A wet walk a bit further gave me a nice Green Woodpecker on the path and a Grey Wagtail that landed briefly in a small inlet. I then beat a retreat back into the dry!

    Velvet Scoter

 Greylag x Swan Goose hybrid

Hedgehog Rescue!

I nearly stood on this young Hedgehog tonight as it was right outside our back door! Grabbed the gloves and relocated it to the orchard.

Earlier, on a walk around the Starston area a Little Owl entertained and there were winter thrushes (Redwings and Fieldfares) everywhere. A Red Admiral is still hanging on in the garden and tonight our local Tawny Owl has started calling.

A local Black Redstart, Tivetshall St Mary, 6 November 2016

After the excitement of yesterday and with the weather due to close in by late morning I popped across the A140 for half an hour this morning. It took about 20 minutes but eventually the female/1w male Black Redstart popped up on the fence of the farmhouse next to Owl Barn and showed in a few spots. Due to the distance and me not wanting to disturb the residents on a Sunday morning I couldn't get any pics. Birds were everywhere in Rectory Road - a couple of small groups of Fieldfares on the move, 3 Song Thrushes, 2 Bullfinches, c20 Goldfinches, Common Buzzard and 2 Grey Wagtails over.

The photo below may help anyone looking for it

American Cliff Swallow shenanigans, Minsmere, Suffolk, 5 November 2016

Remember remember the 5th of November - I won't be forgetting this one in a hurry!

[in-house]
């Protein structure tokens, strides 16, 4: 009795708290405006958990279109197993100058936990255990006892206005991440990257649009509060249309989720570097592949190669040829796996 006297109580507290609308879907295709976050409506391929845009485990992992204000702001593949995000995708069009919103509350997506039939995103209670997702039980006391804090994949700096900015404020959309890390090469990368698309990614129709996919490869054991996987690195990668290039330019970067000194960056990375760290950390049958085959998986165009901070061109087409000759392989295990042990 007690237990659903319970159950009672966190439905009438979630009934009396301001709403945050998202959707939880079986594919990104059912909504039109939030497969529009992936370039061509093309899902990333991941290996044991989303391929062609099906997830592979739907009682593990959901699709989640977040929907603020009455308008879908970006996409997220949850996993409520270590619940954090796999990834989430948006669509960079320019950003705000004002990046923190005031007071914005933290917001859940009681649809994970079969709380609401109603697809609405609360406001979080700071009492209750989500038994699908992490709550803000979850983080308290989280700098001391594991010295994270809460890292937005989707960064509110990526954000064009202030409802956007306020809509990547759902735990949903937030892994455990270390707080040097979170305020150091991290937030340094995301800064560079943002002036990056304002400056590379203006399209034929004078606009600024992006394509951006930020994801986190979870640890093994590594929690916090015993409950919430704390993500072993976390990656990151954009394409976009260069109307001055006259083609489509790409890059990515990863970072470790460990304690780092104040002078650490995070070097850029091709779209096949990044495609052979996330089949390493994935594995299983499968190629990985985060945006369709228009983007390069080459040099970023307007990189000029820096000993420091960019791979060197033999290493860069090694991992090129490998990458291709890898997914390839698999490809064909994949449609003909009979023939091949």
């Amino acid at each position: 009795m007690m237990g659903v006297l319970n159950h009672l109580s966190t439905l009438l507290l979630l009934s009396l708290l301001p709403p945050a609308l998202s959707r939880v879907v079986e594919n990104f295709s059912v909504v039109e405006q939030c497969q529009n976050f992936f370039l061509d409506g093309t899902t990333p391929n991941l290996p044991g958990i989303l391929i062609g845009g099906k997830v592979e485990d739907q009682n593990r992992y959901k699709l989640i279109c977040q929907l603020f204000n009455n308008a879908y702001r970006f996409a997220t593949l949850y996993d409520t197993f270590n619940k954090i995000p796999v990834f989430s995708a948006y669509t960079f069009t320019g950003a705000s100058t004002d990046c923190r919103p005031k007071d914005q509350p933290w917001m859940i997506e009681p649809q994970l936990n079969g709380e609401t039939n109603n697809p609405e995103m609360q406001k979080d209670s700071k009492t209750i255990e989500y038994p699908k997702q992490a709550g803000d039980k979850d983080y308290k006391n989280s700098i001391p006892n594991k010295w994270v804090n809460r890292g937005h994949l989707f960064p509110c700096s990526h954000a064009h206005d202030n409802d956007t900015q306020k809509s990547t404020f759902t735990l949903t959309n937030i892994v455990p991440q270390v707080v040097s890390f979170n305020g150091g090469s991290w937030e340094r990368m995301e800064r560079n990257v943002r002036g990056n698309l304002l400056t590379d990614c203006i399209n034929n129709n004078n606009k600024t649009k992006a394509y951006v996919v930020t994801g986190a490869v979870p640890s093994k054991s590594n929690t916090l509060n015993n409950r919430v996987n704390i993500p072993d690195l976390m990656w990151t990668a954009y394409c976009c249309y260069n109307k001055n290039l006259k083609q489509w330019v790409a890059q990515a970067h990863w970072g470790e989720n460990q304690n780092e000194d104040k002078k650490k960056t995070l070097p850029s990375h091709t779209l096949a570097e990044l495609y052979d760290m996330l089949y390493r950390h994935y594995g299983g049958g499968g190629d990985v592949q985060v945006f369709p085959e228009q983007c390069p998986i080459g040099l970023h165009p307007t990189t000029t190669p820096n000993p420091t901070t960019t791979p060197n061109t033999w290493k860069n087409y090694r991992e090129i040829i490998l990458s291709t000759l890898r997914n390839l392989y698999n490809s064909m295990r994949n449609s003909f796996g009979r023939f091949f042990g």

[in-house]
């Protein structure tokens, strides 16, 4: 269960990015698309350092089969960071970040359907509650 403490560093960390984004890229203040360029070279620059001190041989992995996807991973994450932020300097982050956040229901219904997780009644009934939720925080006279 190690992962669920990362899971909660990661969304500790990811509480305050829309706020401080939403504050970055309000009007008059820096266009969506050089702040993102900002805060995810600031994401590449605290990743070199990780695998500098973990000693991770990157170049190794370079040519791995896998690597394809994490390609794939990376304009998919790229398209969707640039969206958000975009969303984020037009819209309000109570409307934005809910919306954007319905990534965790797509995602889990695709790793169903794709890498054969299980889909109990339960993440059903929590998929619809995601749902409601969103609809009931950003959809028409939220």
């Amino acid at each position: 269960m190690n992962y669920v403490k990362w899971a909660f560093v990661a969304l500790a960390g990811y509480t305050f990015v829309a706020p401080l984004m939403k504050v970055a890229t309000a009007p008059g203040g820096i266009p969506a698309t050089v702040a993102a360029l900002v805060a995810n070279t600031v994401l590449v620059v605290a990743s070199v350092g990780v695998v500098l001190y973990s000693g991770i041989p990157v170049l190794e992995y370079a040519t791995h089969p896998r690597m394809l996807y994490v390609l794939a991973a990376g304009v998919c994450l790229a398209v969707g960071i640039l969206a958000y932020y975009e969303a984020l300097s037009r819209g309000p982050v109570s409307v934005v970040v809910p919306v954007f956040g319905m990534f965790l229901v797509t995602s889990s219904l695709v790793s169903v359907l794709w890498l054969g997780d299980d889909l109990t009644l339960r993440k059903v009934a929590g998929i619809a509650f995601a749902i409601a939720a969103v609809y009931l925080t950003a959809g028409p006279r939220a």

News of the American Cliff Swallow broke at c16.00 yesterday and reports that it may have gone to roost near Bittern Hide at Minsmere meant only one thing - a pre-dawn vigil on the Suffolk coast.

With the first glimmers of light we positioned ourselves outside West Hide and within about 20 mins we'd got the shout that it was over the North Wall with Swallows. Cue and wheezy panicky run! As we reached the area near the Sand Martin colony cliffs by the visitor centre a small group of hirundines appeared above our heads and bingo - the American Cliff Swallow was amongst them. After a couple of reasonable views the group moved off over the scrapes and went missing for a while. Luckily they were back within about 30 minutes and went on to show superbly around the pastures on the north side of the North Wall. The flock of 7 Barn Swallows and the star bird spent some time sat in hawthorn bushes which is something I thought I'd never see.

Into the bargain a Great White Egret flew over near West Hide, 5 Bewick's Swans south over the North Wall and several small groups of Siskins were also on the move.

Breakfast in the Lighthouse Cafe in Lowie followed then a drive through the lanes to Limpenhoe. Initially the juvenile Rose-coloured Starling was 'lost' but the owners of The White House there kindly allowed us into their garden and Jus found it within minutes once we went around the back of the house. Several Fieldfares were chakking about plus a single Redwing, a distant flock of Pink-footed Geese got up and a male Marsh Harrier was over the marshes.

I parted company with Jus and Andy at this stage and decided to head to Carlton Colville where a little patience was rewarded with 2 Waxwings on Rectory Lane.

I finished the day at Kessingland North Beach where a Woodcock flew 'in-off' and a Common Buzzard flew through but there wasn't much else about.

The autumn is going out with a bang and another WP and UK tick! 

 American Cliff Swallow (excuse the poor phone scoping attempt!)
The twitch at Minsmere

Rose-coloured Starling, Limpenhoe

Waxwing, Carlton Colville